In a final touch upon the last few posts here (this one, this one, and these two), I just up and slapped Richardson and Nervi on top of one another, aligning the square towers of each project, and highlighting the enormous piers (inner squares are from Trinity, the other ones are St. Mary).
Taking cues from both the Nervi and Richardson projects, this church places a large tower campanile at the crossing. The circular geometries owe more to Trinity, but the glass corners and spatial fluidity are direct quotes of St. Mary. The tower transitions from a square at its base to a circle at the crown, paying homage to Nervi’s typical hyperbolic paraboloid surfaces.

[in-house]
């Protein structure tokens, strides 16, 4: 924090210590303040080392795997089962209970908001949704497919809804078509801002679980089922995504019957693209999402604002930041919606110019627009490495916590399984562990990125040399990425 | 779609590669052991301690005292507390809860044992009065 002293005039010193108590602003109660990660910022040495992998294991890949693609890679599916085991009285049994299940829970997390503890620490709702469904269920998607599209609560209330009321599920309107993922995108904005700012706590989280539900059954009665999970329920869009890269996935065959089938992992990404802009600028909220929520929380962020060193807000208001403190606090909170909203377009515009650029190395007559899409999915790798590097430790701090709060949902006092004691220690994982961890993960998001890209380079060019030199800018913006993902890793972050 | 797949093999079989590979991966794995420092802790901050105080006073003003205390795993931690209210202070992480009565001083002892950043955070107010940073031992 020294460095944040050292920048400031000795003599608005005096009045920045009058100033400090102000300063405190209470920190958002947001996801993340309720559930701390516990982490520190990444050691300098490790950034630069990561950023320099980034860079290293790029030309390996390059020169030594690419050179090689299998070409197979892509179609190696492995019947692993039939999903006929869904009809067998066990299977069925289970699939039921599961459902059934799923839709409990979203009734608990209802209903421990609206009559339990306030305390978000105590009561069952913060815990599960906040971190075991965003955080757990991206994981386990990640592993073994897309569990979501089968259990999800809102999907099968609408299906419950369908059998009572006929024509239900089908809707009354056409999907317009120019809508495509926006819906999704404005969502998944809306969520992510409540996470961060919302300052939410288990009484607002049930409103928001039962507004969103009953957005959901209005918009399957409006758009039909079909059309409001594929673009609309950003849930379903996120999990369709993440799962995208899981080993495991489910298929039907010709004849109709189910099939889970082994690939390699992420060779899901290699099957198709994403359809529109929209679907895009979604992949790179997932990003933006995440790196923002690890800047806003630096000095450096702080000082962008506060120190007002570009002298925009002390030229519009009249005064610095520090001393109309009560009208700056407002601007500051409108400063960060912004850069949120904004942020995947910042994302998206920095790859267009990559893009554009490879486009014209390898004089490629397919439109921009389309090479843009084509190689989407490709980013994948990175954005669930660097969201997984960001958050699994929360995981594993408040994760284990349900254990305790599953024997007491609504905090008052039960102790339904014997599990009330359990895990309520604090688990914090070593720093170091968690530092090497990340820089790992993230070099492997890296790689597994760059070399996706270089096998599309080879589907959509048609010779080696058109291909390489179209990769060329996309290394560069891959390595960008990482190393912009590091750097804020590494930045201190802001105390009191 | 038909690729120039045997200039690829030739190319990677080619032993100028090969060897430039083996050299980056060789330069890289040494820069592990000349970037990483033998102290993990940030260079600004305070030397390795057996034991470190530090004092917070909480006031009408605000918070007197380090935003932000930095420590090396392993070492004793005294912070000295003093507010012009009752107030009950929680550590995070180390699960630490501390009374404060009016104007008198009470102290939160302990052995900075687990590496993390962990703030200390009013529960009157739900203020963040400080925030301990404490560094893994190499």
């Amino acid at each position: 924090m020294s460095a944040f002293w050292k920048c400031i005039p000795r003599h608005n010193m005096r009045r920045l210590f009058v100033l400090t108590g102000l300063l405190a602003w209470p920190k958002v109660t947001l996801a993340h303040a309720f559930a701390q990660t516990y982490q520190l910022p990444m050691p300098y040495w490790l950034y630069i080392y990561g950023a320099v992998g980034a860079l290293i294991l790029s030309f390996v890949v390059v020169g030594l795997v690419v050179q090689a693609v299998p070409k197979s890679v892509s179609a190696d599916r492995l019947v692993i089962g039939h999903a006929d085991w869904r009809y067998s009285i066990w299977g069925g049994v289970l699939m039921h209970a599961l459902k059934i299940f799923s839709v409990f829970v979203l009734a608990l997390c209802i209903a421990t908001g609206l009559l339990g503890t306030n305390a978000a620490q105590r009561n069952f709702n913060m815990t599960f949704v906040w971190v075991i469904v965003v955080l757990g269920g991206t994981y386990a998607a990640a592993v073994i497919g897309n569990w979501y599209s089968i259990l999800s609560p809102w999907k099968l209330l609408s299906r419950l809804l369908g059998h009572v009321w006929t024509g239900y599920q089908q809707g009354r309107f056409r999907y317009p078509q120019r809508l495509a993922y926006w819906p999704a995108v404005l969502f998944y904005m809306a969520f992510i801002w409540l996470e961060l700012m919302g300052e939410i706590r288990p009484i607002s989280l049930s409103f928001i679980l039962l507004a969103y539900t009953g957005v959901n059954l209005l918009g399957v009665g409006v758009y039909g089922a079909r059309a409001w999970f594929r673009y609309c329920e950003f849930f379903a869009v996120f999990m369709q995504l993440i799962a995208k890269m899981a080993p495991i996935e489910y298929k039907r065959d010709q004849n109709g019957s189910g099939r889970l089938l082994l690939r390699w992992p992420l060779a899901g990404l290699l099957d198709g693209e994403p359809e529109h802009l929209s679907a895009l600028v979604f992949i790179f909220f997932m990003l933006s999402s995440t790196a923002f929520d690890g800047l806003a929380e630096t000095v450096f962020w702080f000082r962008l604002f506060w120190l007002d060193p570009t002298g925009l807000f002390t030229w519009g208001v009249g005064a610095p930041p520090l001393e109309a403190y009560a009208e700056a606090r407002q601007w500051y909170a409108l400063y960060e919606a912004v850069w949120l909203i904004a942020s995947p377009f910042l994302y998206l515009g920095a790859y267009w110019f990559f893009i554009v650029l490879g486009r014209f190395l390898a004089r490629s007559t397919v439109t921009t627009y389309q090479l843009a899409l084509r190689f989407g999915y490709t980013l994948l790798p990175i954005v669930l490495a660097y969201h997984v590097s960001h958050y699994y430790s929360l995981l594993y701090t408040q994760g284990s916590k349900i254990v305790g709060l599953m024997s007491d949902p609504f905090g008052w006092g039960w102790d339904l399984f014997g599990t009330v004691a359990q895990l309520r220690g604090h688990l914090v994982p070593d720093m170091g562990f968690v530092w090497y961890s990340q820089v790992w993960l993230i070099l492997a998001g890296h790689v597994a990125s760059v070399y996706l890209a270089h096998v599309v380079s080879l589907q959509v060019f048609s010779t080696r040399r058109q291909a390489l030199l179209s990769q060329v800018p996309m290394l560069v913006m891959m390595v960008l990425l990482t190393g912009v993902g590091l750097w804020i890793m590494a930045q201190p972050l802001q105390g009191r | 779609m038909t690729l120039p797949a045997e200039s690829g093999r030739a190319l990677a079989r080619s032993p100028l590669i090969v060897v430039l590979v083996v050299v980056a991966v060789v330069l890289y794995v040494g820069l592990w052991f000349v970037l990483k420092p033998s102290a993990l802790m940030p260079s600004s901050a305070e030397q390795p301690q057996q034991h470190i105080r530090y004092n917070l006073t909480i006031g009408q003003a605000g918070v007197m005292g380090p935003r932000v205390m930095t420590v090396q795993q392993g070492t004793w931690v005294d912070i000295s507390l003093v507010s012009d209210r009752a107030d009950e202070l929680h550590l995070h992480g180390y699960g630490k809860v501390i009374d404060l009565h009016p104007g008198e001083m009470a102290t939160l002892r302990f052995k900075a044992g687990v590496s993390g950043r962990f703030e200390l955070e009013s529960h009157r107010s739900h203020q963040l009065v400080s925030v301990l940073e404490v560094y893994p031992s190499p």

This past February, my wife and I took a weekend trip to San Francisco, where we stumbled across the city’s cathedral – St Mary of the Assumption, by Pierluigi Nervi and Pietro Belluschi. The church is a square, with large piers in the corners supporting a gargantuan lantern, which also doubles as the church’s campanile. The large piers dominate the four corners which have been rendered in finely detailed glass storefronts, effectively making the church more of a standard Greek cross rather than the centrally-focused square it purports to be. I’ll be featuring my own riffs on this project over the coming days, but for now, I’ll let you appreciate the brutal simplicity of the form that started it all.